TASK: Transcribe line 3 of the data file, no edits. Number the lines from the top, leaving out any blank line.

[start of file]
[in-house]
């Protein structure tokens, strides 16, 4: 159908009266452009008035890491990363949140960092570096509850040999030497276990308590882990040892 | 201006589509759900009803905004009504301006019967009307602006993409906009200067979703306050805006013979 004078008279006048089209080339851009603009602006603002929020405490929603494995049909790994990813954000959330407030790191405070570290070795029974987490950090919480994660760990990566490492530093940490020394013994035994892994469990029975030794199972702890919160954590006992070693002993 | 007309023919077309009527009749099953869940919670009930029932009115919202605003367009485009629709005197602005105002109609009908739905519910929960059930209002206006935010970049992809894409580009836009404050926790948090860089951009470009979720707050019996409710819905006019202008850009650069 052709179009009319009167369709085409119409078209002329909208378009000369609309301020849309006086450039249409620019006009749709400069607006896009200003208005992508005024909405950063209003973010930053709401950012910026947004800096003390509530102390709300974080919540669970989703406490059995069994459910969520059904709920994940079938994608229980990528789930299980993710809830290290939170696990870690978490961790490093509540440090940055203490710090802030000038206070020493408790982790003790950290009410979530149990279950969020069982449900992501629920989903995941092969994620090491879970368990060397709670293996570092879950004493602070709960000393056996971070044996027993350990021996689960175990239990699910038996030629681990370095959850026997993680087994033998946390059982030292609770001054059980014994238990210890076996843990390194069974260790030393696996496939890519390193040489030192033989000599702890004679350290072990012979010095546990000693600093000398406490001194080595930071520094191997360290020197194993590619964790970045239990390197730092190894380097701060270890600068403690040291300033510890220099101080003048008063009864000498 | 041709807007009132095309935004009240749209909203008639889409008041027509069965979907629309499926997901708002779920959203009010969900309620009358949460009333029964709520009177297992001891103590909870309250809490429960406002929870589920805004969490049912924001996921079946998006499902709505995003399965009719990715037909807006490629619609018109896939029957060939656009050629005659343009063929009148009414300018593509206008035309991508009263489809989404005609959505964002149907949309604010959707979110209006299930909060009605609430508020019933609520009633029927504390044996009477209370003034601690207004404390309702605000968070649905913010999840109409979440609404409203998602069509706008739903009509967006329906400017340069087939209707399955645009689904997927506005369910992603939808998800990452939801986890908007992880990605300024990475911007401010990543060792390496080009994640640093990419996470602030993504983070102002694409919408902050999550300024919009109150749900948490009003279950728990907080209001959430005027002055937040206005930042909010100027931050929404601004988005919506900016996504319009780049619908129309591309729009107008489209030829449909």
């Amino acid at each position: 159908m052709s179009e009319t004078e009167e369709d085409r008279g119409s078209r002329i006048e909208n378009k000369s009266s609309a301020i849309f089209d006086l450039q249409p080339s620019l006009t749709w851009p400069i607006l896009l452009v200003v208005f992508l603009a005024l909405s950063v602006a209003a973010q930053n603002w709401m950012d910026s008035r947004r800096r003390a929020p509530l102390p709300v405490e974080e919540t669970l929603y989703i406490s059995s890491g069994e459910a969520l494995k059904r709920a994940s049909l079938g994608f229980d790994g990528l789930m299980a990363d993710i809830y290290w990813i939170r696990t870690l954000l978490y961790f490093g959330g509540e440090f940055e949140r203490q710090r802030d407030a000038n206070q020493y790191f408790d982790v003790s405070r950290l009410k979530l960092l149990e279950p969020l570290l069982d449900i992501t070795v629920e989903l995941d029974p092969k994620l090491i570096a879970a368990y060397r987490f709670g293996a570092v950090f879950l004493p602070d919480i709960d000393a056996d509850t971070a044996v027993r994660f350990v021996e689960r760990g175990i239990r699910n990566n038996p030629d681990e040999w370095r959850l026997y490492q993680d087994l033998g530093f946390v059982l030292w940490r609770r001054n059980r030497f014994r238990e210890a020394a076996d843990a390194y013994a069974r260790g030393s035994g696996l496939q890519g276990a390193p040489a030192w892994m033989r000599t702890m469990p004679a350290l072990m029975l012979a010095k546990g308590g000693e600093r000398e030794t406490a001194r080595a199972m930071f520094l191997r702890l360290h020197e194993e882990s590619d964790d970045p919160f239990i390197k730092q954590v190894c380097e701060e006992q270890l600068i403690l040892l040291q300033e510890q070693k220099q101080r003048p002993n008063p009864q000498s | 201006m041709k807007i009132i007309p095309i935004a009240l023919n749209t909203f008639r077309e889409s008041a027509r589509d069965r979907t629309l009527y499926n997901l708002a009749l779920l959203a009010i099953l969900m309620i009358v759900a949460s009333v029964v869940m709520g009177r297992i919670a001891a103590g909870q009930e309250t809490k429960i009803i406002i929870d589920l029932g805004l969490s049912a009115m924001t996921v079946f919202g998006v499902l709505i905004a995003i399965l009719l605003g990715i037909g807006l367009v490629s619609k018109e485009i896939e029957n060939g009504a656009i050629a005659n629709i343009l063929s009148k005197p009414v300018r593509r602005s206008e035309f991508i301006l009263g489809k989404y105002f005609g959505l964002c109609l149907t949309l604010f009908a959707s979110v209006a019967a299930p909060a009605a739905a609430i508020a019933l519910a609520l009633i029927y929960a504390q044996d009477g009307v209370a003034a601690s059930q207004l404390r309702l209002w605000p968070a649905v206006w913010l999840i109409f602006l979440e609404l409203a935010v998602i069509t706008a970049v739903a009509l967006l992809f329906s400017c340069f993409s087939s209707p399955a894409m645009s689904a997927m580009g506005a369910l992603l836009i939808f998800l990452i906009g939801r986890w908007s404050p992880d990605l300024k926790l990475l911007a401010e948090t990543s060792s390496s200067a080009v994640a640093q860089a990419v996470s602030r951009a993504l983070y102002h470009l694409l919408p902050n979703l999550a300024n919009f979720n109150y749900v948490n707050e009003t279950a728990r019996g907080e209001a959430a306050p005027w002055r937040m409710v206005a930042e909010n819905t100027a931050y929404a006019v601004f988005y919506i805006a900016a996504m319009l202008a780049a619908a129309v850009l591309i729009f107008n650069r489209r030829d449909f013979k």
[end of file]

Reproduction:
């Amino acid at each position: 159908m052709s179009e009319t004078e009167e369709d085409r008279g119409s078209r002329i006048e909208n378009k000369s009266s609309a301020i849309f089209d006086l450039q249409p080339s620019l006009t749709w851009p400069i607006l896009l452009v200003v208005f992508l603009a005024l909405s950063v602006a209003a973010q930053n603002w709401m950012d910026s008035r947004r800096r003390a929020p509530l102390p709300v405490e974080e919540t669970l929603y989703i406490s059995s890491g069994e459910a969520l494995k059904r709920a994940s049909l079938g994608f229980d790994g990528l789930m299980a990363d993710i809830y290290w990813i939170r696990t870690l954000l978490y961790f490093g959330g509540e440090f940055e949140r203490q710090r802030d407030a000038n206070q020493y790191f408790d982790v003790s405070r950290l009410k979530l960092l149990e279950p969020l570290l069982d449900i992501t070795v629920e989903l995941d029974p092969k994620l090491i570096a879970a368990y060397r987490f709670g293996a570092v950090f879950l004493p602070d919480i709960d000393a056996d509850t971070a044996v027993r994660f350990v021996e689960r760990g175990i239990r699910n990566n038996p030629d681990e040999w370095r959850l026997y490492q993680d087994l033998g530093f946390v059982l030292w940490r609770r001054n059980r030497f014994r238990e210890a020394a076996d843990a390194y013994a069974r260790g030393s035994g696996l496939q890519g276990a390193p040489a030192w892994m033989r000599t702890m469990p004679a350290l072990m029975l012979a010095k546990g308590g000693e600093r000398e030794t406490a001194r080595a199972m930071f520094l191997r702890l360290h020197e194993e882990s590619d964790d970045p919160f239990i390197k730092q954590v190894c380097e701060e006992q270890l600068i403690l040892l040291q300033e510890q070693k220099q101080r003048p002993n008063p009864q000498s | 201006m041709k807007i009132i007309p095309i935004a009240l023919n749209t909203f008639r077309e889409s008041a027509r589509d069965r979907t629309l009527y499926n997901l708002a009749l779920l959203a009010i099953l969900m309620i009358v759900a949460s009333v029964v869940m709520g009177r297992i919670a001891a103590g909870q009930e309250t809490k429960i009803i406002i929870d589920l029932g805004l969490s049912a009115m924001t996921v079946f919202g998006v499902l709505i905004a995003i399965l009719l605003g990715i037909g807006l367009v490629s619609k018109e485009i896939e029957n060939g009504a656009i050629a005659n629709i343009l063929s009148k005197p009414v300018r593509r602005s206008e035309f991508i301006l009263g489809k989404y105002f005609g959505l964002c109609l149907t949309l604010f009908a959707s979110v209006a019967a299930p909060a009605a739905a609430i508020a019933l519910a609520l009633i029927y929960a504390q044996d009477g009307v209370a003034a601690s059930q207004l404390r309702l209002w605000p968070a649905v206006w913010l999840i109409f602006l979440e609404l409203a935010v998602i069509t706008a970049v739903a009509l967006l992809f329906s400017c340069f993409s087939s209707p399955a894409m645009s689904a997927m580009g506005a369910l992603l836009i939808f998800l990452i906009g939801r986890w908007s404050p992880d990605l300024k926790l990475l911007a401010e948090t990543s060792s390496s200067a080009v994640a640093q860089a990419v996470s602030r951009a993504l983070y102002h470009l694409l919408p902050n979703l999550a300024n919009f979720n109150y749900v948490n707050e009003t279950a728990r019996g907080e209001a959430a306050p005027w002055r937040m409710v206005a930042e909010n819905t100027a931050y929404a006019v601004f988005y919506i805006a900016a996504m319009l202008a780049a619908a129309v850009l591309i729009f107008n650069r489209r030829d449909f013979k």